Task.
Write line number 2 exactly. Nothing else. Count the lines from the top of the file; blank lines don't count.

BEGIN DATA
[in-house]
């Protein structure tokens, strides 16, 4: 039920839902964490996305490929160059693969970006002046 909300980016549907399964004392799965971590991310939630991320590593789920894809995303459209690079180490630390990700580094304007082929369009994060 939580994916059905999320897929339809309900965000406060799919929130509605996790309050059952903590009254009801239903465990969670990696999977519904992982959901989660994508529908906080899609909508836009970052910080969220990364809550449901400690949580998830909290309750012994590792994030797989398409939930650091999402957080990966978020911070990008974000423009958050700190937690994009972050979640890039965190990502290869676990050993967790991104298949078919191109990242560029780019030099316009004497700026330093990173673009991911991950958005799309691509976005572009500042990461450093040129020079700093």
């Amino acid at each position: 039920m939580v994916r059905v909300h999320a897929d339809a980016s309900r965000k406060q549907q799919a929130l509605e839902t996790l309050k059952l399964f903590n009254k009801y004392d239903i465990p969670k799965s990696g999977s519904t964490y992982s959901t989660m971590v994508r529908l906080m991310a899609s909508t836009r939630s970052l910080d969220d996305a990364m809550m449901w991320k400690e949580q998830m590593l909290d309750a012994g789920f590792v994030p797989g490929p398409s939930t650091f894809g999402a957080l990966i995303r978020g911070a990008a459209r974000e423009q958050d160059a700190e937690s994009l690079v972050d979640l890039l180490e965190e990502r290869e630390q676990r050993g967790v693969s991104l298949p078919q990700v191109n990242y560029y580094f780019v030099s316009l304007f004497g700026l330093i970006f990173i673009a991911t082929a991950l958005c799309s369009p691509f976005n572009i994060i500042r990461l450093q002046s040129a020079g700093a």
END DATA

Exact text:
């Protein structure tokens, strides 16, 4: 039920839902964490996305490929160059693969970006002046 909300980016549907399964004392799965971590991310939630991320590593789920894809995303459209690079180490630390990700580094304007082929369009994060 939580994916059905999320897929339809309900965000406060799919929130509605996790309050059952903590009254009801239903465990969670990696999977519904992982959901989660994508529908906080899609909508836009970052910080969220990364809550449901400690949580998830909290309750012994590792994030797989398409939930650091999402957080990966978020911070990008974000423009958050700190937690994009972050979640890039965190990502290869676990050993967790991104298949078919191109990242560029780019030099316009004497700026330093990173673009991911991950958005799309691509976005572009500042990461450093040129020079700093």